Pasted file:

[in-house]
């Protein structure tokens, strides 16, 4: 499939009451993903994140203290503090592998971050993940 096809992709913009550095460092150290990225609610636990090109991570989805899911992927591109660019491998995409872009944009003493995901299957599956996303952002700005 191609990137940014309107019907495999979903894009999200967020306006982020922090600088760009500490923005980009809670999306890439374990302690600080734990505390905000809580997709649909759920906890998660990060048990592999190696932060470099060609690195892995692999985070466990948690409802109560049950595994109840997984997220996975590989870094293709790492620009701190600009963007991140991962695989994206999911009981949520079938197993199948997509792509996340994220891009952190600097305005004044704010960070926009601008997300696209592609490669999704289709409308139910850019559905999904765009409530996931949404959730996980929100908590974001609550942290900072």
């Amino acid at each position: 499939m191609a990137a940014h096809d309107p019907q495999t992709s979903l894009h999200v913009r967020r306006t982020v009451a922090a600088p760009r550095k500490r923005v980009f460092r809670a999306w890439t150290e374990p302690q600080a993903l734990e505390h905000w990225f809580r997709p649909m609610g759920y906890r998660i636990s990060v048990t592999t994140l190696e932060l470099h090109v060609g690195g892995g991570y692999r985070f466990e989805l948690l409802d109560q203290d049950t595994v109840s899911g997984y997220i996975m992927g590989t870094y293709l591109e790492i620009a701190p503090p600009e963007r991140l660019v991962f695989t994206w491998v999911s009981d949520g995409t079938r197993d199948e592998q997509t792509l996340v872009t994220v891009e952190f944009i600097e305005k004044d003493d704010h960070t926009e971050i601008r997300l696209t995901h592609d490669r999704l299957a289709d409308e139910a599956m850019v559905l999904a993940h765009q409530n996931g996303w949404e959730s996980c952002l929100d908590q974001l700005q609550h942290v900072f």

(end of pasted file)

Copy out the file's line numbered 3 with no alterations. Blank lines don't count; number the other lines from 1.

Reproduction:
């Amino acid at each position: 499939m191609a990137a940014h096809d309107p019907q495999t992709s979903l894009h999200v913009r967020r306006t982020v009451a922090a600088p760009r550095k500490r923005v980009f460092r809670a999306w890439t150290e374990p302690q600080a993903l734990e505390h905000w990225f809580r997709p649909m609610g759920y906890r998660i636990s990060v048990t592999t994140l190696e932060l470099h090109v060609g690195g892995g991570y692999r985070f466990e989805l948690l409802d109560q203290d049950t595994v109840s899911g997984y997220i996975m992927g590989t870094y293709l591109e790492i620009a701190p503090p600009e963007r991140l660019v991962f695989t994206w491998v999911s009981d949520g995409t079938r197993d199948e592998q997509t792509l996340v872009t994220v891009e952190f944009i600097e305005k004044d003493d704010h960070t926009e971050i601008r997300l696209t995901h592609d490669r999704l299957a289709d409308e139910a599956m850019v559905l999904a993940h765009q409530n996931g996303w949404e959730s996980c952002l929100d908590q974001l700005q609550h942290v900072f």